1. What made you want to be a chemist?
It is partly due to my father, Goro Nakamura, who was a mining engineer and showed me beautiful samples of minerals and inorganic crystals. It is partly due to my high school teacher, Hisao Fukuoka, who taught us not only chemistry but also the joy of mountain trekking and the beauty of wild flowers. Teachers in fine arts and music, Hiroya Shiroki and Ichiro Tada, taught me the joy of artistic activities – an essential supplement for my life as a chemist.
2. If you weren’t a chemist and could do any other job, what would it be – and why?
I would have been an architect or a mechanical engineer because of my interest in constructing various objects such as HO steam locomotives from a brass sheet. Indeed, I have become a “molecular” architect.
3. What are you working on now, and where do you hope it will lead?
Exploring new fields for chemistry toward atomic dimension (electron microscopic study of individual molecules) and toward resolution of societal issues (utilization of ubiquitous elements for catalysis, industrialization of printable organic solar cells and gene delivery).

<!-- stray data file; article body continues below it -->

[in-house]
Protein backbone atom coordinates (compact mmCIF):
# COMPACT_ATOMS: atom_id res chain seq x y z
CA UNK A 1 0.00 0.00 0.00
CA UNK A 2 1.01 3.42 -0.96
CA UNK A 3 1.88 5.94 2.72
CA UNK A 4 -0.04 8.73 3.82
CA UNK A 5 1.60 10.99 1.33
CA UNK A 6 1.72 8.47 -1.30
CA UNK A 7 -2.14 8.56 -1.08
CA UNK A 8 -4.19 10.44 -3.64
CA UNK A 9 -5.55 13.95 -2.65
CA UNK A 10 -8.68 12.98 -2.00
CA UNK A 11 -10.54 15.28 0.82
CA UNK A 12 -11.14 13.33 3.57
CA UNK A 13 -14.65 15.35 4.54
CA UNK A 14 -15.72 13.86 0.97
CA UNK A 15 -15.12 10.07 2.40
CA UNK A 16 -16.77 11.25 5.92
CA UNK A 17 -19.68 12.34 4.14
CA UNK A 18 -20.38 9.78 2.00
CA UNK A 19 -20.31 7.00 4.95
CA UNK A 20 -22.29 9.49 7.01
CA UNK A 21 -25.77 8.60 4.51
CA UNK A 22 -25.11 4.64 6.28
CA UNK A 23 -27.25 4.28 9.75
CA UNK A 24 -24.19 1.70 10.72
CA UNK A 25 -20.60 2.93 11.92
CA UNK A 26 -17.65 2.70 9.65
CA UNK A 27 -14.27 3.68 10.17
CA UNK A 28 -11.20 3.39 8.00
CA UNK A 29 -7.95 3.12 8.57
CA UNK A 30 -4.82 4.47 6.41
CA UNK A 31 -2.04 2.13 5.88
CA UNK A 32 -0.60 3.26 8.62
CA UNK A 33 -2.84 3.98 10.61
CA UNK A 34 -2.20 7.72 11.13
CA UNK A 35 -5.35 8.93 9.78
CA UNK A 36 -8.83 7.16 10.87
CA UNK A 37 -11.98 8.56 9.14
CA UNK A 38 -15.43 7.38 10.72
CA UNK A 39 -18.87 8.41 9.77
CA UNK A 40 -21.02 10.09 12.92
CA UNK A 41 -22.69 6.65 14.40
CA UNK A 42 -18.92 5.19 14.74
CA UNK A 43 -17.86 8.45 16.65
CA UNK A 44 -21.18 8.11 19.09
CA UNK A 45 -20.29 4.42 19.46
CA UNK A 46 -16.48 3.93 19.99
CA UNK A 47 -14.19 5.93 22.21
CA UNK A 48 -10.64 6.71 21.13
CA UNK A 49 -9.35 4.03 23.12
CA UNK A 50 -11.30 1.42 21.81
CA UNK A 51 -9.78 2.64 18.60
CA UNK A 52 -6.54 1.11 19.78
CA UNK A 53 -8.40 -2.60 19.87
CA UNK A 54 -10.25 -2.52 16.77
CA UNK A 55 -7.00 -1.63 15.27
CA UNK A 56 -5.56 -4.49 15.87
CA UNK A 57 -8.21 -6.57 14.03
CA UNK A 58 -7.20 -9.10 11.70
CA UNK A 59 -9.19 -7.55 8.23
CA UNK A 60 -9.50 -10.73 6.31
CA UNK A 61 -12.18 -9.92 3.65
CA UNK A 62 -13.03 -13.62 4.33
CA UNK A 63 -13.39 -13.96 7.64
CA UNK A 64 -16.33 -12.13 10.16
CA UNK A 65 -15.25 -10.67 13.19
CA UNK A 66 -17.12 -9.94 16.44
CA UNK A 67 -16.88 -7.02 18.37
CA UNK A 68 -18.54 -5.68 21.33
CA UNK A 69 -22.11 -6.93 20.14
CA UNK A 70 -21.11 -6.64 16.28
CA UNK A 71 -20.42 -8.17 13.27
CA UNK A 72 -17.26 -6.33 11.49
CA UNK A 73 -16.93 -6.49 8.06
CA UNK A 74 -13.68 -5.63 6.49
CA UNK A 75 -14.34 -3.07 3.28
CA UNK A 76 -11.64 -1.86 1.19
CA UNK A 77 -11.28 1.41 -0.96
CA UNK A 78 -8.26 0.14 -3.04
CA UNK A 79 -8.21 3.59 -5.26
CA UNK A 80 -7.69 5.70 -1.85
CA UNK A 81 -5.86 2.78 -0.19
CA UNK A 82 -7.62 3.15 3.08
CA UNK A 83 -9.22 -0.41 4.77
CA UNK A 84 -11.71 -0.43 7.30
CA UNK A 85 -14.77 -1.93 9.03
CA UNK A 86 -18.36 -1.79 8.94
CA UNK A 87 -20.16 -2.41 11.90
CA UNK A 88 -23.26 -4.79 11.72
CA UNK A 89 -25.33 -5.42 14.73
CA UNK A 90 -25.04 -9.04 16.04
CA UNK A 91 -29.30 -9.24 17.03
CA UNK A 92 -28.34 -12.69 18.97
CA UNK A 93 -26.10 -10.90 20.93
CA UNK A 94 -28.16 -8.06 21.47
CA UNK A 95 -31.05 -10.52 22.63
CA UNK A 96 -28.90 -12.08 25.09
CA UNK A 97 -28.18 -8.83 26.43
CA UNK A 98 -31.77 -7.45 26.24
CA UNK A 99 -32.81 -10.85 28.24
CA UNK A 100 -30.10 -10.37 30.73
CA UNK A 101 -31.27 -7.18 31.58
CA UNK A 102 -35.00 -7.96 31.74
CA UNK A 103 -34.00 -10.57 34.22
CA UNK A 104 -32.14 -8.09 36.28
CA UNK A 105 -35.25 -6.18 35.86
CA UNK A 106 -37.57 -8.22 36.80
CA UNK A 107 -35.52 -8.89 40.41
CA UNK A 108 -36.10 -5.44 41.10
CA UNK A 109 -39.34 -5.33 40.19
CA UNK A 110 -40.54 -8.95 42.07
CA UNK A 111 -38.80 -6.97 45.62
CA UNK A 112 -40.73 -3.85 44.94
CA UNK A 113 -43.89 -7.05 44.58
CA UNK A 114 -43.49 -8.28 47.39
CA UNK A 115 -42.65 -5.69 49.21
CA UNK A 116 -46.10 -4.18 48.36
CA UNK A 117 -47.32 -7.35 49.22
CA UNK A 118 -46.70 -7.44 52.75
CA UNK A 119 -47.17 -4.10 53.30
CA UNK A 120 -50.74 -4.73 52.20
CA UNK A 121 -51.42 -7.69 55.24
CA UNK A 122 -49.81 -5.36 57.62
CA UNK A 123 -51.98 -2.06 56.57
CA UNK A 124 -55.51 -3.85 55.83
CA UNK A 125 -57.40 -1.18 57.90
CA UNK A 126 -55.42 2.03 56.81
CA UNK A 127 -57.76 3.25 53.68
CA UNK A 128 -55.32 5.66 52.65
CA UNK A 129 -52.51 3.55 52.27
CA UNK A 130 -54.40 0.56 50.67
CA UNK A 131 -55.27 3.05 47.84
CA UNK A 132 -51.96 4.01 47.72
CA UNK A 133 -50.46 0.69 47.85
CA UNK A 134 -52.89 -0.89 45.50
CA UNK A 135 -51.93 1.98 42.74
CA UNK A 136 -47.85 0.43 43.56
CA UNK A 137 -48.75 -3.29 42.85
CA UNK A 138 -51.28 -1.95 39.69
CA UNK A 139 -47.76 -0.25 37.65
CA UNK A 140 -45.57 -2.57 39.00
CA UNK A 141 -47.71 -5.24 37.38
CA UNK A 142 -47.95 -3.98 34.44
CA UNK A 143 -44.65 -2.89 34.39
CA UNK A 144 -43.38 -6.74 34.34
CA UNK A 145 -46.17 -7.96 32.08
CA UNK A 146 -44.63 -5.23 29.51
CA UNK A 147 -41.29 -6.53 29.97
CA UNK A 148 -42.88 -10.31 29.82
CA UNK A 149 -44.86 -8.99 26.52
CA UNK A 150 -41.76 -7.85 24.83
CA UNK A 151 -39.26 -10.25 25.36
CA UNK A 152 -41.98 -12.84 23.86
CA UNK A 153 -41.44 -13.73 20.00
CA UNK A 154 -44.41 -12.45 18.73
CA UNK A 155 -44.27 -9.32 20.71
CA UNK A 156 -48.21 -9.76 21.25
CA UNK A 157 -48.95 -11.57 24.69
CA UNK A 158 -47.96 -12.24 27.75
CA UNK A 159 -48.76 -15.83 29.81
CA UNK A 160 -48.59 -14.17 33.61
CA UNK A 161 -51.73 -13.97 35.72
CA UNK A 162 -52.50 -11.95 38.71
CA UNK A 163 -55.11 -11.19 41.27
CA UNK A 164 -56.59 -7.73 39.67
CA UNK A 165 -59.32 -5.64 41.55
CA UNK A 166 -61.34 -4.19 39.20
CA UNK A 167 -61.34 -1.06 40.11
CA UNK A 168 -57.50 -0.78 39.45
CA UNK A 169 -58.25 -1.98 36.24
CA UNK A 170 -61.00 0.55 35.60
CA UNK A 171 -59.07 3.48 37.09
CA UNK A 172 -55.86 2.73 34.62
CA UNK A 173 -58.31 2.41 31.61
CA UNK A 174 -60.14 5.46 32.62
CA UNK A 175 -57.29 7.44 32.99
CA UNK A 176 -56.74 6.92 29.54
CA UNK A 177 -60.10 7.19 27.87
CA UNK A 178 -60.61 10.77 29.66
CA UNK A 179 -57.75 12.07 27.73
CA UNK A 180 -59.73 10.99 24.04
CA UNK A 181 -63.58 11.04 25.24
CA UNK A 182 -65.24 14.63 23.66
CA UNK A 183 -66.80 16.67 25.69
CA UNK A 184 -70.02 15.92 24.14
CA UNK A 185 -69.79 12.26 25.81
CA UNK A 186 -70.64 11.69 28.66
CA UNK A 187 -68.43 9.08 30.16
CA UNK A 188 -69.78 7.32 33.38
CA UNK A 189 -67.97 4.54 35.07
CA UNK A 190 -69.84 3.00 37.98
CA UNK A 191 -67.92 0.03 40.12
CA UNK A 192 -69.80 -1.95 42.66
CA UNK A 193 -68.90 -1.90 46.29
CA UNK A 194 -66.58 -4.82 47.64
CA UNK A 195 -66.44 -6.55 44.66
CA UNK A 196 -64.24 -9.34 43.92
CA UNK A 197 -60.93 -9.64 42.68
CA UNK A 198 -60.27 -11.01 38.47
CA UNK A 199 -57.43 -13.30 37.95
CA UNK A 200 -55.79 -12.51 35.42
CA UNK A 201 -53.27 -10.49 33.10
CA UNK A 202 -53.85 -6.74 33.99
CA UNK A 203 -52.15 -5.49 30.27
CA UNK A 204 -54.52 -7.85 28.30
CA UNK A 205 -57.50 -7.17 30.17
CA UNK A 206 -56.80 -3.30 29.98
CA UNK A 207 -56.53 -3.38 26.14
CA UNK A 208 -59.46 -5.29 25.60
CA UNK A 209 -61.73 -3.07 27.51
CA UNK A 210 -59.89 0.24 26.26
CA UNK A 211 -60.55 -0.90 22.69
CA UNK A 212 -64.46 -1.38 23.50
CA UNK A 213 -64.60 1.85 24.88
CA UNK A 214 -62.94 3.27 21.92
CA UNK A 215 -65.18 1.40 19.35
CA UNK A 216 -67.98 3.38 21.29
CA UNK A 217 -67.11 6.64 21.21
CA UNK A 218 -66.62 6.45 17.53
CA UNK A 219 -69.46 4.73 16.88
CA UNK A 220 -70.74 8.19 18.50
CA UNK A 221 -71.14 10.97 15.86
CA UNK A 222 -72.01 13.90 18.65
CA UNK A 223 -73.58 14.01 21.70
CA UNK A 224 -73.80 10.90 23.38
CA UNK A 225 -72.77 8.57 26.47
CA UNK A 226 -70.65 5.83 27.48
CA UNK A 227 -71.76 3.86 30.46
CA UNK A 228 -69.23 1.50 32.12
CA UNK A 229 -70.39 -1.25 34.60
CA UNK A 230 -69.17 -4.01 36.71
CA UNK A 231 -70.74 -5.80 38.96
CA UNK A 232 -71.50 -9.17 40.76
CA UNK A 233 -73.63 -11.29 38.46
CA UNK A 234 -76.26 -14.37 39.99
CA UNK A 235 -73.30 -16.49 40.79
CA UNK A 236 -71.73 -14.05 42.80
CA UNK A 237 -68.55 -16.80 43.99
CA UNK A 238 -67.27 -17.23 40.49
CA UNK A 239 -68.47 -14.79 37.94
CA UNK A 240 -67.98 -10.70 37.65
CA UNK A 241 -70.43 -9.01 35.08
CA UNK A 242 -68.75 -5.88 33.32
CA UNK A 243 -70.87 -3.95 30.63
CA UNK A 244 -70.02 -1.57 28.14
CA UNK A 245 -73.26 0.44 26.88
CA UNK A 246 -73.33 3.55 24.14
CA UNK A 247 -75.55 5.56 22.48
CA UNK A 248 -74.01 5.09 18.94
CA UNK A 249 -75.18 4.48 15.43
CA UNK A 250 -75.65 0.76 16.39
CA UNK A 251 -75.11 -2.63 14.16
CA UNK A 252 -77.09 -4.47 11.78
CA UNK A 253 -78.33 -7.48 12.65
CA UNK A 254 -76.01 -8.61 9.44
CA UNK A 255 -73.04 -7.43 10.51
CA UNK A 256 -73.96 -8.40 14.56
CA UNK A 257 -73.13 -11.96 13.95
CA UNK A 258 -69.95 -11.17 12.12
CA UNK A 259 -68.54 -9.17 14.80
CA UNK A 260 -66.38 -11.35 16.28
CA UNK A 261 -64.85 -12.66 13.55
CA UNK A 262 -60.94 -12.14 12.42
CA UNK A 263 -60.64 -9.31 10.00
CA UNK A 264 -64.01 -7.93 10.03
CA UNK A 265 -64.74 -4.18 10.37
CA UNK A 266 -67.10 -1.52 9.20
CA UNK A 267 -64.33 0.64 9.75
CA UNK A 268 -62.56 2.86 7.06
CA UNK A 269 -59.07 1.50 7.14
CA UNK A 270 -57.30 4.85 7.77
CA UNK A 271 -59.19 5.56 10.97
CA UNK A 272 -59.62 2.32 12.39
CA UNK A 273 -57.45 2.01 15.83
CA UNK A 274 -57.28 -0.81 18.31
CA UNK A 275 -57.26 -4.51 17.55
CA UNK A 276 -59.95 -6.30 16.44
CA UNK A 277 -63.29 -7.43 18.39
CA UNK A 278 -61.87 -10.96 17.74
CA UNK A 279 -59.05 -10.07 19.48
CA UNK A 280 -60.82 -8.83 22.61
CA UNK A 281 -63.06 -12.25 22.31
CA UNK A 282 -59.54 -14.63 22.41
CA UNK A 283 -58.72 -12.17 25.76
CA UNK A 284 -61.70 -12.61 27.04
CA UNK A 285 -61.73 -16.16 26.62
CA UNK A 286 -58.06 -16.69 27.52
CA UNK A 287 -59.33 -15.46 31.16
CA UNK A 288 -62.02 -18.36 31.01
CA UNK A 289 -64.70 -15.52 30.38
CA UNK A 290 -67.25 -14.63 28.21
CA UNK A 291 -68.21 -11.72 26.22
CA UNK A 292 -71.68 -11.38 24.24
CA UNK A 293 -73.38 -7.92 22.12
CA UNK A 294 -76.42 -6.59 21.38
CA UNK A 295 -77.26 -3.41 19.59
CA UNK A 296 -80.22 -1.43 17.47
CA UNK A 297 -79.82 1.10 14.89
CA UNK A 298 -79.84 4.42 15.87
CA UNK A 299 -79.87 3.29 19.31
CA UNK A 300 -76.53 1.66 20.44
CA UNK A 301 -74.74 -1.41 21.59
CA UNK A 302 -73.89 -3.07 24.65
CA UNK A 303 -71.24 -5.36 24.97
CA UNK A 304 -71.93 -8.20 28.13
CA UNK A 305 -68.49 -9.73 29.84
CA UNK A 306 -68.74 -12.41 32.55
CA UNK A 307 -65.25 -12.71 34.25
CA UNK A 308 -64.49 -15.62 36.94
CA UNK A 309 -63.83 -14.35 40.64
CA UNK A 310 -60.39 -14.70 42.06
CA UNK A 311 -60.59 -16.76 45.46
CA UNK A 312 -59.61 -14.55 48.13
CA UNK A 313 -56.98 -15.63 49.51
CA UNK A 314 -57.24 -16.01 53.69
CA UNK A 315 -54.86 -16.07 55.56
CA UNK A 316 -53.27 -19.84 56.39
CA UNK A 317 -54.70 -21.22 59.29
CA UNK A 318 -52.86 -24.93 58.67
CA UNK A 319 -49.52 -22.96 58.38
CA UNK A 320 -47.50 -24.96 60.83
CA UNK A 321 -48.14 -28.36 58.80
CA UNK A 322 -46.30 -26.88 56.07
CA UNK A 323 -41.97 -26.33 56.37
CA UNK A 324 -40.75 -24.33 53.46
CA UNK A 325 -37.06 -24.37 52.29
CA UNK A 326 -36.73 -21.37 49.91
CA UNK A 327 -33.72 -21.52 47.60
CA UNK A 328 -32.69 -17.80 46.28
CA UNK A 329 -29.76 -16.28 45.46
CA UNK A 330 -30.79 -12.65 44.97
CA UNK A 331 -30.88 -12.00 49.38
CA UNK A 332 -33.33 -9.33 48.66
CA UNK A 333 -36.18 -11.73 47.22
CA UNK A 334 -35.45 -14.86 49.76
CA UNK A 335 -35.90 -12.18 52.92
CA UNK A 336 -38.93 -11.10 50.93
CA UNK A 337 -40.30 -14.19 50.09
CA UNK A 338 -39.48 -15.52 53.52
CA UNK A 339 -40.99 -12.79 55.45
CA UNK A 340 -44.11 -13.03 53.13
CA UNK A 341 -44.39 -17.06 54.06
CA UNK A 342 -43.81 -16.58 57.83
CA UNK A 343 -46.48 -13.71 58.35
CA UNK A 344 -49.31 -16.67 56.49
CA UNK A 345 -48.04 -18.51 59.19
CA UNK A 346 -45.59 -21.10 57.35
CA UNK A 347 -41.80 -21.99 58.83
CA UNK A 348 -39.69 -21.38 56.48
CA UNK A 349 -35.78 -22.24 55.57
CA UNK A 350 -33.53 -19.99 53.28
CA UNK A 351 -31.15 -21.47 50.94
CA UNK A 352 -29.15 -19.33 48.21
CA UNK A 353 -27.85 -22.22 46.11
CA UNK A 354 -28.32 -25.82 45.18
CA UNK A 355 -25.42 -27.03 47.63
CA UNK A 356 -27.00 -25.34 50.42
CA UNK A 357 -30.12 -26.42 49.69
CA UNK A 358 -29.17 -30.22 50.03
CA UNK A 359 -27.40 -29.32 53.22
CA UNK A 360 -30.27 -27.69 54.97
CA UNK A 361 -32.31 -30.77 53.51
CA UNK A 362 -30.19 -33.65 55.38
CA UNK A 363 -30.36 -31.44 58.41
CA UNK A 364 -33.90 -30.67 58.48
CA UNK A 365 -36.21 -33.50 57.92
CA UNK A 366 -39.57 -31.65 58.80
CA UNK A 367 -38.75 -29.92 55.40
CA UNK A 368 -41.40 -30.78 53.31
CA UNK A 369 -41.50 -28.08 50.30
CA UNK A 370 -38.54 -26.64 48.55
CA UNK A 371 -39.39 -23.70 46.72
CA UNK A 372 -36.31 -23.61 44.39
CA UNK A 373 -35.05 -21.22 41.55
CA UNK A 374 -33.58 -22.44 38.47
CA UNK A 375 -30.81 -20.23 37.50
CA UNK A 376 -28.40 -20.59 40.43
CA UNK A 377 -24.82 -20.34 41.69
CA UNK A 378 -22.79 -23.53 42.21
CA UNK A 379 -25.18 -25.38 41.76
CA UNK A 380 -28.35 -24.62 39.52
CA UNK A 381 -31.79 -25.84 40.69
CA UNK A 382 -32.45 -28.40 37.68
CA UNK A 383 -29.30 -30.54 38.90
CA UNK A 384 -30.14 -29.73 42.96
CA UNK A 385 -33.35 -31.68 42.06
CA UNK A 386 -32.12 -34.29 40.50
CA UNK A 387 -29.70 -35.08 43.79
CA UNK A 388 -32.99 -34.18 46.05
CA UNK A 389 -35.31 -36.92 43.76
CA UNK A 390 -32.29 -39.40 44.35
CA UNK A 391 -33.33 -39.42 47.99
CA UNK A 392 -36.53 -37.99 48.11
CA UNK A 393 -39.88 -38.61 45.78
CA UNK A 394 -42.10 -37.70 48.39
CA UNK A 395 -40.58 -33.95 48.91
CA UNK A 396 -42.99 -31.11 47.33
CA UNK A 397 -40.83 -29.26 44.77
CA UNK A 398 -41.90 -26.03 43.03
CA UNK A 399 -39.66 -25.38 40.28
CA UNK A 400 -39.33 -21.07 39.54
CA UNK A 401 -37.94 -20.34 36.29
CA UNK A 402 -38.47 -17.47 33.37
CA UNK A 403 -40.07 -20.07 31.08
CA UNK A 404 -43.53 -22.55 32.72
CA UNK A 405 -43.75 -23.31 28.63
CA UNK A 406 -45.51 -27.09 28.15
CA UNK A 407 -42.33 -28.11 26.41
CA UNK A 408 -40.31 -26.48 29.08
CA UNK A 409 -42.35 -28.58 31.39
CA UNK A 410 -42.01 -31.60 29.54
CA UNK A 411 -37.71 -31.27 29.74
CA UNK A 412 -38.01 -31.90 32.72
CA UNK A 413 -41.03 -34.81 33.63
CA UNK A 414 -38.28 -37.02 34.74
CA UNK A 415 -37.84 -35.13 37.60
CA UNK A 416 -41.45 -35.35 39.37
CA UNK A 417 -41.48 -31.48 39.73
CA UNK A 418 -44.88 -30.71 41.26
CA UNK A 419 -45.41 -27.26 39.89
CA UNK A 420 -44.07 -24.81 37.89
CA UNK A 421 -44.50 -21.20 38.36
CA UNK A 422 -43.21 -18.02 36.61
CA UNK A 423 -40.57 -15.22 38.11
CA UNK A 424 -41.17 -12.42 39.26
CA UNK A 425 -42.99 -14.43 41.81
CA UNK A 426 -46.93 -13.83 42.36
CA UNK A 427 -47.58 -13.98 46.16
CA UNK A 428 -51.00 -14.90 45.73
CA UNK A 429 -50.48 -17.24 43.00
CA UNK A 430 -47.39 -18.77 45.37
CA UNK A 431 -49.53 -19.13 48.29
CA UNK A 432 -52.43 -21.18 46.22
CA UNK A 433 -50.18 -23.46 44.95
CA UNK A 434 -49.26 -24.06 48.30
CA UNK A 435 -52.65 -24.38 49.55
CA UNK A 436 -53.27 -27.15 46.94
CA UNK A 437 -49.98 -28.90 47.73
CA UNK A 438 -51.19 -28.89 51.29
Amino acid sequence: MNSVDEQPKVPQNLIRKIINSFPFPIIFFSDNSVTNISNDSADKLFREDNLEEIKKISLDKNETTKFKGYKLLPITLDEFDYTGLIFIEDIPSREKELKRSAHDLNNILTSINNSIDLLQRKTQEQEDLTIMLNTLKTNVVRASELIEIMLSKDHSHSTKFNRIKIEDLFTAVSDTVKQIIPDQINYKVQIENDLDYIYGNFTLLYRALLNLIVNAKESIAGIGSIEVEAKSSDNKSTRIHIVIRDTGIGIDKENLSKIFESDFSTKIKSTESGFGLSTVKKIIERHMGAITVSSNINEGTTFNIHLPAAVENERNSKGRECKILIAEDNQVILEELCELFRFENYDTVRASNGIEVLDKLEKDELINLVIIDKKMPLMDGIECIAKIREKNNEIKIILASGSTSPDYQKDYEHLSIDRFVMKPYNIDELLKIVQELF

4. Which historical figure would you most like to have dinner with – and why?
Alexander the Great in Babylon in 323 BC. During his journey to the East, he conceived a vision of unified Europe and Asia, and crossed the Indus in 326 BC. The influence of this historic event reached Japan several hundred years later. I would ask him what he has learned from Aristotle in his teens.
5. When was the last time you did an experiment in the lab – and what was it?
My last experiment was in the second half of the 1980s when my Grignard solution reached the ceiling of the lab. I continued however my own computational experiments until the middle of the 1990s.
6. If exiled on a desert island, what one book and one music album would you take with you?
I would probably bring a music score and a musical instrument, and enjoy playing music all the time rather than listening to someone’s recordings.
7. Which chemist would you like to see interviewed on Reactions – and why?
Profs. Teruaki Mukaiyama and Gilbert Stork. They are the last giants who can tell us the early days of modern synthetic organic chemistry. They are my mentors.